visit our new website

Thursday, 26 March 2015

Looking Back On The Winter Of 2014/2015

Although there will be one more Wednesday meet, to tidy up, the work party season of winter 2014/2015 is all-but-over. The cutting, strimming, heaving, raking and burning has been done. On behalf of both the Murray Downland Trust and Butterfly Conservation, I would like to say "thank you" to everyone who has given so generously of their time, and for their relentless enthusiasm.

 L - R: John Murray, Nick Sherwin, Katrina Watson, Garry Philpott, Nigel Symington, Colin Knight

A huge amount has been achieved and the Heyshott Escarpment reserve has not looked better since long back in the 20th Century. A varied mosaic of different habitat types, at different stages of vegetative succession, now awaits the appearance (and appreciation) of Heyshott's butterflies, and a wide range of other fauna and flora.

We have it all; open chalk grassland, scrubbier areas of different age groups, scalloped woodland edges, and small blocks of Beech, Ash and Yew. I am more excited than ever by the prospects for another season here.

Following an autumn phase of wider scrub control, most effort has been directed at clearing a 0.5 hectare area of dense coppice and secondary woodland in Compartment 10. The steep, hummocky topography revealed for the first time in many decades, leading down to a newly fashioned, 'soft' woodland edge, has created a future hotspot, in both senses.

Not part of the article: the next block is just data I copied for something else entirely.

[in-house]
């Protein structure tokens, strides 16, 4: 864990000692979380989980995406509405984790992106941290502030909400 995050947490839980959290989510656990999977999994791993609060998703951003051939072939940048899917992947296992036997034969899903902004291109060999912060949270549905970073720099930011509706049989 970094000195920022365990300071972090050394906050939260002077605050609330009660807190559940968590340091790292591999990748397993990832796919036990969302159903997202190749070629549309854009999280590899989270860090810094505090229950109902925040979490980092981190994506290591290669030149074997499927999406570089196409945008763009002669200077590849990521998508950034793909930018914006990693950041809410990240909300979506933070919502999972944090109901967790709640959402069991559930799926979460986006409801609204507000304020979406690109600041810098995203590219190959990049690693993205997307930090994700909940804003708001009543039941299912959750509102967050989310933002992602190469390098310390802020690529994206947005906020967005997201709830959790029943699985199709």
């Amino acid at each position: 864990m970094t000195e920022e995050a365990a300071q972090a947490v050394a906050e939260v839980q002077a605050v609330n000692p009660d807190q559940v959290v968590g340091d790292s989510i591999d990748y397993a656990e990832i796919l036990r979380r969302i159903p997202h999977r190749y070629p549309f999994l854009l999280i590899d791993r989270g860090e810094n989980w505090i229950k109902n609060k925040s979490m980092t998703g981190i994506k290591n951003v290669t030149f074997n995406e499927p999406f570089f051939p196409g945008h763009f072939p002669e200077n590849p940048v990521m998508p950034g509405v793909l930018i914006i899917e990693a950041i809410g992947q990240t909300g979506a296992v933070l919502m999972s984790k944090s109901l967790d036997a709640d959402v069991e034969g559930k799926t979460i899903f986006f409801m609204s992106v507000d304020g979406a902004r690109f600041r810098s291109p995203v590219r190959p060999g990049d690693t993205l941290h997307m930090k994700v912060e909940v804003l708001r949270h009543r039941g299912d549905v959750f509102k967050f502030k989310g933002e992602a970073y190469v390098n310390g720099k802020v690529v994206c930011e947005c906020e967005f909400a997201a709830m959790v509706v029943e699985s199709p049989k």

Sheltered from the elements on four sides, the temperature rises here quickly, as soon as the sun shines. The butterflies and many other invertebrates are going to love it! I foresee trouble. Both the Duke of Burgundy and Pearl-bordered Fritillary will want to command this space. Given the highly pugnacious nature of the male 'Duke', violence is inevitable.

Primrose and Cowslip are not the only plants now bursting forth in abundance. The Common Dog-violet, food-plant of the Pearl-bordered Fritillary, is common in some areas. Despite the broadly north-facing aspect of the escarpment, the topography of humps and deep hollows also provides warmer, south-facing slopes. Where the violets grow amongst sparse vegetation and dried plant debris, ideal areas exist for the fritillary's caterpillar to develop.

The wait will soon be over.

No comments:

Post a Comment

Note: only a member of this blog may post a comment.